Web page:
Bits and Pieces
Midair Collisions: Knowing What the True Risks Are
Several years ago I was climbing out of Minneapolis in C-FWXD, our beautiful Cessna 206. It was a hot, bumpy afternoon and I was heading generally northwest. With the blinding sun on my left, I was attempting to get what sun protection was possible by hiding behind the vertical cabin member on the left of the windscreen.
Suddenly, out of my left sight perspective I saw the image of a large, very near, low-wing aircraft crossing my pathway from left to right. By instant instinct reaction, I threw the aircraft in a tight right downward maneuver, saving the day and scaring the dickens out of my three passengers. This was way too close for comfort. The other pilot never saw me since I was below him and on his right. I was not looking to my left in order to avoid the sun. Conditions were perfect for a potential for a midair collision.
When we hear of the recent midair collision over New York’s Hudson River involving an aircraft and a helicopter, we wonder why this could not have been avoided. When I remember my near accident, I understand the complexity of the situation and the fallacy in second-guessing such situations.
The following timely article by Alex Burton, Chief Flight Instructor, Mount Royal College, Calgary, is reprinted from the Aviation News Journal, with permission:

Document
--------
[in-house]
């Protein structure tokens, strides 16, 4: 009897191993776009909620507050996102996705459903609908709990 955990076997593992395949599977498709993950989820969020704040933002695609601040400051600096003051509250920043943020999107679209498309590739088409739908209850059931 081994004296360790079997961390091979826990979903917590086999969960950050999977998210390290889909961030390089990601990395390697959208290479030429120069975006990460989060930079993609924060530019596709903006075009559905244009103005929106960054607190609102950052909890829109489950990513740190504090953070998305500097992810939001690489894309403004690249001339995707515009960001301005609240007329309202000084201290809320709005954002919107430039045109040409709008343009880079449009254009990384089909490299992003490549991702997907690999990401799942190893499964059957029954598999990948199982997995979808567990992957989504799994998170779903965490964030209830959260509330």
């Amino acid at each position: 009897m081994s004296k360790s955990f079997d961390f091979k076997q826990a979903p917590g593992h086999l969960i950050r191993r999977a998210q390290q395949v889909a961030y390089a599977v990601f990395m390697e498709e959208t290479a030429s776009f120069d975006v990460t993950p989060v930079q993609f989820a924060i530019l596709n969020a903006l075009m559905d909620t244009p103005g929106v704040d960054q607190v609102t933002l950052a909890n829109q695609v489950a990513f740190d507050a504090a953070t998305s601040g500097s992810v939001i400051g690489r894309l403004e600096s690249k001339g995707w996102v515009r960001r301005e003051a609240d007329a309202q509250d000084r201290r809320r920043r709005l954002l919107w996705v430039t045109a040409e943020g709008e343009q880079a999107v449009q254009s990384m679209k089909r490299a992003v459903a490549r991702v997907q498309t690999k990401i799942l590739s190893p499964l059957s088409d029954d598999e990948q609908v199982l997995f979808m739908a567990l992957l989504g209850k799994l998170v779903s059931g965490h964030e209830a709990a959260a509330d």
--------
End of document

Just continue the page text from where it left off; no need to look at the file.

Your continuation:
"Avoid" is our key concept in avoiding midair collision in a visual reference flight environment. We can only avoid what we can see and we can only see what we know how to look for.
According to data from a study carried out for the Federal Aviation Administration in 1973, researchers determined that a pilot has an 86% chance of identifying an aircraft the size of a DC-3 six miles distant if he or she is fixating on the target (1). This is not all that encouraging. There is a lot of sky to scan and we all know how very small an aircraft appears against the background of big sky.
At a distance of six miles, a distance considered close enough to give a pilot a reasonable opportunity to detect another aircraft, a large aircraft subtends a visual angle of approximately 0.015 degrees. If you want to give yourself a reality check, remember that this is referring to a large aircraft, grab a protractor and see what that looks like.